“And my view is we’re going to focus on this administration and the future, what they’re trying to do to the country, and make it a referendum in the fall of ’22 on how people feel about this new government they narrowly elected while they continue a 50-50 Senate and a close score over in the House,” he said.
You can hear McConnell’s remarks in the video below.
Despite the fact that Democrats are in control of the senate,
Following the events of January 6th, Republicans signaled a willingness to understand how the insurrection happened. Terrified of Trump, though, most of them have changed their minds on that matter.
Mitch McConnell understands that a commission will be very bad politically for Republicans. So he is urging them to vote against the bill. And that Republican resistance has driven some Democrats nut, specifically Montana’s Jon Tester.
Tester told Politico on Thursday, “
We’ve got to get to the bottom of this sh*t.
Chuck Schumer has had to deal with Mitch McConnell for a very long time. Starting n 2014, McConnell and the Republicans held the senate. The idea of negotiating with the Kentucky senator was essentially a joke. McConnell used his power to shut down a supreme court nomination and push through a tax cut for the wealthy.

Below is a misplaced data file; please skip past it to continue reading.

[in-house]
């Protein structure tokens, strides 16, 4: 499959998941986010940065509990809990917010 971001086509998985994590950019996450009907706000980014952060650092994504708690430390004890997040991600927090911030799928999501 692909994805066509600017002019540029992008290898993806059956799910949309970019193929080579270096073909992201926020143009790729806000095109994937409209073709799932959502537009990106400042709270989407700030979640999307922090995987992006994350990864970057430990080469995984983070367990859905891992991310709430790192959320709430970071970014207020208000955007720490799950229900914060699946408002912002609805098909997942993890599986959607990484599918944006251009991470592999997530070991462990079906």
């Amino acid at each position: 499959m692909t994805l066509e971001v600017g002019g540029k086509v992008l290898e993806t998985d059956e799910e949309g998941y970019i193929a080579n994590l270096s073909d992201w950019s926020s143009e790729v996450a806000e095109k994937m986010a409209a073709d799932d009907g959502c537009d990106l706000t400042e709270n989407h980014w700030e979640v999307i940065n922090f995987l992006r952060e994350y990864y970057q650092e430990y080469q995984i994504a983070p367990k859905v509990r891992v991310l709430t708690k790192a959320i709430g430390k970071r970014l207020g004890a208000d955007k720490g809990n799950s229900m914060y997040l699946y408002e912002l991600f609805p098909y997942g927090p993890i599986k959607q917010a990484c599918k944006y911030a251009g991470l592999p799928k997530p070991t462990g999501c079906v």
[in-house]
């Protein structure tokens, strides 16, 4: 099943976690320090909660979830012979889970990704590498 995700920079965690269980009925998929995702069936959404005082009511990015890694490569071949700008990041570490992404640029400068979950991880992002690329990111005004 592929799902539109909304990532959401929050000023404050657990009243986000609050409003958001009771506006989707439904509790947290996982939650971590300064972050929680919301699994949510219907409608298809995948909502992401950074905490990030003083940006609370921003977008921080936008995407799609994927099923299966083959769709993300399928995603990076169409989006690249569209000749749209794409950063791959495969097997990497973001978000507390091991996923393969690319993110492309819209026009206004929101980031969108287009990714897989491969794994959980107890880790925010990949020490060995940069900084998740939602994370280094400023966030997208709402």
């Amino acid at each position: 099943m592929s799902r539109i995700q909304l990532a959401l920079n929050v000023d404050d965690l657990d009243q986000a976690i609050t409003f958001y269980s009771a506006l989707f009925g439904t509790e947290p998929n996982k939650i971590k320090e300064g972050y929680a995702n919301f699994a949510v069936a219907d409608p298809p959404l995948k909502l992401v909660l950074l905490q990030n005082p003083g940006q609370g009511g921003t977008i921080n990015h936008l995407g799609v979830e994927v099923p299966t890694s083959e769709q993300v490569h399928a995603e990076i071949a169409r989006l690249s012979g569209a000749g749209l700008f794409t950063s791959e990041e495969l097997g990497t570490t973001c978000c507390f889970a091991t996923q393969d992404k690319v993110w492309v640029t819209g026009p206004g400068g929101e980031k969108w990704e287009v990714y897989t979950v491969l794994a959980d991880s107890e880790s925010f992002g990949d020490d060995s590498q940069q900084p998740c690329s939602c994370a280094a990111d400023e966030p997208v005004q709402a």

The shoe is on the other foot now as Schumer is in control of the senate. In addition, Democrats hold the White House and congress. But according to the New York senator, that hasn’t made dealing with Republicans any easier.
On Tuesday, Schumer was asked about Kevin McCarthy turning his back on colleague John Katko, who was negotiating a 1/6 insurrection commission on the GOP’s behalf.
It shows how difficult it is to negotiate with Republicans if the Republican leaders are just going to throw their lead negotiators under the bus,” said the senate majority leader. “Why do they even participate in negotiations at all?”
Trumpism, in fact, has provided a fortuitous opening for the Republican Party establishment to salvage its own perfidious conservatism by providing a kind of straw man for the establishment.
This weeks drama in the House of Representatives showed the differences in leadership style between Kevin McCarthy and Mitch McConnell. McCarthy has been completely compromised by Donald Trump.
When the former president first incited the January 6th insurrection, McCarthy called him out. But after the House Minority Leader was called down to Mar-a-Lago, he came back to Washington fully on board with team Trump.
McConnell has largely ignored Trump and acted as if senate Republicans are completely prepared to move on without him. And when the Senate Minority Leader was asked about Liz Cheney, recently punished by McCarthy for bashing Trump, he paid her a nice compliment.
Fox News asked the Kentucky lawmaker if he still felt Cheney was an “important leader in our party and our nation?”
Well, there is no change,” he responded.